The contract companies are an integral part of the industry. Most new product launches employ contract reps for added share of voice. The biggest are PDI and Ventiv.

9. What is a contract sales company?

A contract sales company, such as Ventiv (formerly known as Snyder Healthcare) or Innovex is an organization that hires and then leases employees to a drug company. The drug companies "lease" the sales representatives for a contracted period of time, usually 2 years. They work along-side the sales reps of the drug company that has them under contract.

Drug companies contract pharmaceutical sales representatives to provide extra noise level for their products at a reasonable cost. Sometimes, the contracted sales-force is paid an hourly wage rather than a salary. Their benefit and bonus structure can differ from their associates who work for the drug company.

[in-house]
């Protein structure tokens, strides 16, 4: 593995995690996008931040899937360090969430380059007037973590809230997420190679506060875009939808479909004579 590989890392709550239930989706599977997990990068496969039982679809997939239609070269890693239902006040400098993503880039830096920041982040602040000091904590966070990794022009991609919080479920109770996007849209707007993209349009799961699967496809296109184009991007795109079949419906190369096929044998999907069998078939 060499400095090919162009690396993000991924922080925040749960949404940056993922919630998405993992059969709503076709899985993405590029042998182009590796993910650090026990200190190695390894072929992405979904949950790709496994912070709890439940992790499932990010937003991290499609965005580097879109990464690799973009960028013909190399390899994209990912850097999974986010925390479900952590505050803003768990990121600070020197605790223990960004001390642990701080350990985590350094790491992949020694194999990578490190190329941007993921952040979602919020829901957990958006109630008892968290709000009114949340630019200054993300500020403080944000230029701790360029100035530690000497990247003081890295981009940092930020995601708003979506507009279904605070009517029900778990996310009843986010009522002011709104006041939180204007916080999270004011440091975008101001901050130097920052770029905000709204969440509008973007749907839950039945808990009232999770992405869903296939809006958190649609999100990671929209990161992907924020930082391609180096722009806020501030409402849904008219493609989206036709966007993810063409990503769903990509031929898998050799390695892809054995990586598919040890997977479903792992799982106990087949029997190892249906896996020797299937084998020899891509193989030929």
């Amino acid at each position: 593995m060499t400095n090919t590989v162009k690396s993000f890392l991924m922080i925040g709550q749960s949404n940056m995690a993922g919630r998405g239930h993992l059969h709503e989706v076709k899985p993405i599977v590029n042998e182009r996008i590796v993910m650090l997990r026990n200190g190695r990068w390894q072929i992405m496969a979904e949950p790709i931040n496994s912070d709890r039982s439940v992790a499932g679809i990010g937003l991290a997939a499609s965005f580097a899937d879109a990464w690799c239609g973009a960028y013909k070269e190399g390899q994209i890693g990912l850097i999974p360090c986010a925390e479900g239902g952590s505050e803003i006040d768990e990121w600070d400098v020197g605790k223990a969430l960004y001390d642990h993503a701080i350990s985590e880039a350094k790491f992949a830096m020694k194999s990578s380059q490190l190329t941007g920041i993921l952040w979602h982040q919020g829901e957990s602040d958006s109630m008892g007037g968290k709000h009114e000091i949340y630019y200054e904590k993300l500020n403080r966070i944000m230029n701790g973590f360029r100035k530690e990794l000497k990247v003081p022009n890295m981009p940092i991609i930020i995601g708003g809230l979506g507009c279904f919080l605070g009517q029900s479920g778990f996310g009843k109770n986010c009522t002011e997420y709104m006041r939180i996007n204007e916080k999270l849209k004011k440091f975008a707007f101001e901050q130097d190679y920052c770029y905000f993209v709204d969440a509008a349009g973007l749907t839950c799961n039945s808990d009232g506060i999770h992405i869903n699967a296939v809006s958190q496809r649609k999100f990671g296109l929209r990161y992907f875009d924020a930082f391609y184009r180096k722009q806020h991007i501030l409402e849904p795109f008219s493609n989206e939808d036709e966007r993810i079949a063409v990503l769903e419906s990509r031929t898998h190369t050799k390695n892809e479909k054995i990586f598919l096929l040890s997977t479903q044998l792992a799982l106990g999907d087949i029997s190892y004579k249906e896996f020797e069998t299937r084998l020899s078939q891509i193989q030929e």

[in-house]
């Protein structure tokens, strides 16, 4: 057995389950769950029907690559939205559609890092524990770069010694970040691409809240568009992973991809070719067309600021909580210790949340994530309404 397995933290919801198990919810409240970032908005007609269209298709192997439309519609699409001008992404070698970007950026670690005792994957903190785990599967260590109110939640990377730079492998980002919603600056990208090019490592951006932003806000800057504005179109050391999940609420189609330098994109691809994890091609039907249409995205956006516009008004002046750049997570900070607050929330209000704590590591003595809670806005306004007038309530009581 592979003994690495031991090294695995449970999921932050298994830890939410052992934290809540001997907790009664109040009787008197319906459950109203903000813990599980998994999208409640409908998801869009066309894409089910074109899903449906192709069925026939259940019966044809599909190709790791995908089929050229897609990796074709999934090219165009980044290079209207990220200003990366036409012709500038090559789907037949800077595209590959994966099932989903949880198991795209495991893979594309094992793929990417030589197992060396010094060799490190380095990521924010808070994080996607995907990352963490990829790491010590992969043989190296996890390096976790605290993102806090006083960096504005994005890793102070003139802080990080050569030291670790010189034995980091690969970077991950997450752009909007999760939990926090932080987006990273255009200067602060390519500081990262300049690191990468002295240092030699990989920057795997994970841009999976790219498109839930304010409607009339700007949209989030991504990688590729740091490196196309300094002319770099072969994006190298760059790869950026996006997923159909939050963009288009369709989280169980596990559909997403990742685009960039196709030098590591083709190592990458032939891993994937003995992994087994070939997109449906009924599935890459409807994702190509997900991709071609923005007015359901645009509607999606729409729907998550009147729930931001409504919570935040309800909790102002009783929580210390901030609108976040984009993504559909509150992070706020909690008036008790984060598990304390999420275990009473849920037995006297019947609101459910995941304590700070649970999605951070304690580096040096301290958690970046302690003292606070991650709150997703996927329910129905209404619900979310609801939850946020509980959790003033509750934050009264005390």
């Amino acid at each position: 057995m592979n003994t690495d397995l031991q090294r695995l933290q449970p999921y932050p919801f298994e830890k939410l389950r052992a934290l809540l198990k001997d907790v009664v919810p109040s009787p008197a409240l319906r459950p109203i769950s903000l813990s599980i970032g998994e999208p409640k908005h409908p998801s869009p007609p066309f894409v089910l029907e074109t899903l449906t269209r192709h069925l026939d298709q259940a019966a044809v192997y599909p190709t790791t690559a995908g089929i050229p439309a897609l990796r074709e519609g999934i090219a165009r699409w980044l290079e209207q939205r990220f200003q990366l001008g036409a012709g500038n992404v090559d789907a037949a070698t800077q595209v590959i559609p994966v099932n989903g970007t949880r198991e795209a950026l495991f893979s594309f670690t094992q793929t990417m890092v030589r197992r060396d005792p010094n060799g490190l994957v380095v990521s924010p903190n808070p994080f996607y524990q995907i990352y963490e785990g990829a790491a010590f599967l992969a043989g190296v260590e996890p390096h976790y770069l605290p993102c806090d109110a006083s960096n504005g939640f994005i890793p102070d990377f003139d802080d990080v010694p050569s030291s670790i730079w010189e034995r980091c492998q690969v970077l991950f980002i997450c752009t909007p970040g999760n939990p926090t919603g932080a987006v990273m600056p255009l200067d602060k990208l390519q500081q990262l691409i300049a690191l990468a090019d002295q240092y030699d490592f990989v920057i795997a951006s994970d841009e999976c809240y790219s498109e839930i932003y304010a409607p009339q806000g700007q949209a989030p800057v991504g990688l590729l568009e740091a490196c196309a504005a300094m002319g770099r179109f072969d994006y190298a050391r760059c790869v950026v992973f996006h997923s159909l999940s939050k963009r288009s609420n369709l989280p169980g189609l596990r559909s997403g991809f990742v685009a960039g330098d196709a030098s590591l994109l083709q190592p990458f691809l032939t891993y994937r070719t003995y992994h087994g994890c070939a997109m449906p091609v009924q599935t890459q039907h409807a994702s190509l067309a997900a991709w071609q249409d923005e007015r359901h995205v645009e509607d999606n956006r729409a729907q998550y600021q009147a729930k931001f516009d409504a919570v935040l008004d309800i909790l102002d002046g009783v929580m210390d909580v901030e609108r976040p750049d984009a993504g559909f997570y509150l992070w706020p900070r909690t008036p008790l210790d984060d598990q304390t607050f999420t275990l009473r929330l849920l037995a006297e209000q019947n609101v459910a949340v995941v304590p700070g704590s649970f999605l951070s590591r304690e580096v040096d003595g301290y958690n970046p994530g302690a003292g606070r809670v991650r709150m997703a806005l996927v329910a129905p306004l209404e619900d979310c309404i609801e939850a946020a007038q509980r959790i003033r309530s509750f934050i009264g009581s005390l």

10. How many sales calls are you required to make each day?

As many as possible. In this business
, the more time you spend in front of the customer, the more successful you will be. The successful reps I know make a minimum of 10 calls per day. Some make considerably more.

There is a direct correlation between the number of doctors you see and your effectiveness, so it behooves you to learn your territory well and make lots of calls.

Some companies want you to make a minimum of twelve calls per day. Some companies want a minimum of eight calls per day. Your manager will articulate her minimum call-activity expectations in a very clear manner.

The longer you are in the territory, the easier it becomes to make lots of calls. If the receptionists and other gate-keepers like you, they get you in to see the doctor quickly.

You can count on your company to give you lots of goodies such as pens, hand lotion and other door-openers to fortify your relationship with the gate-keepers.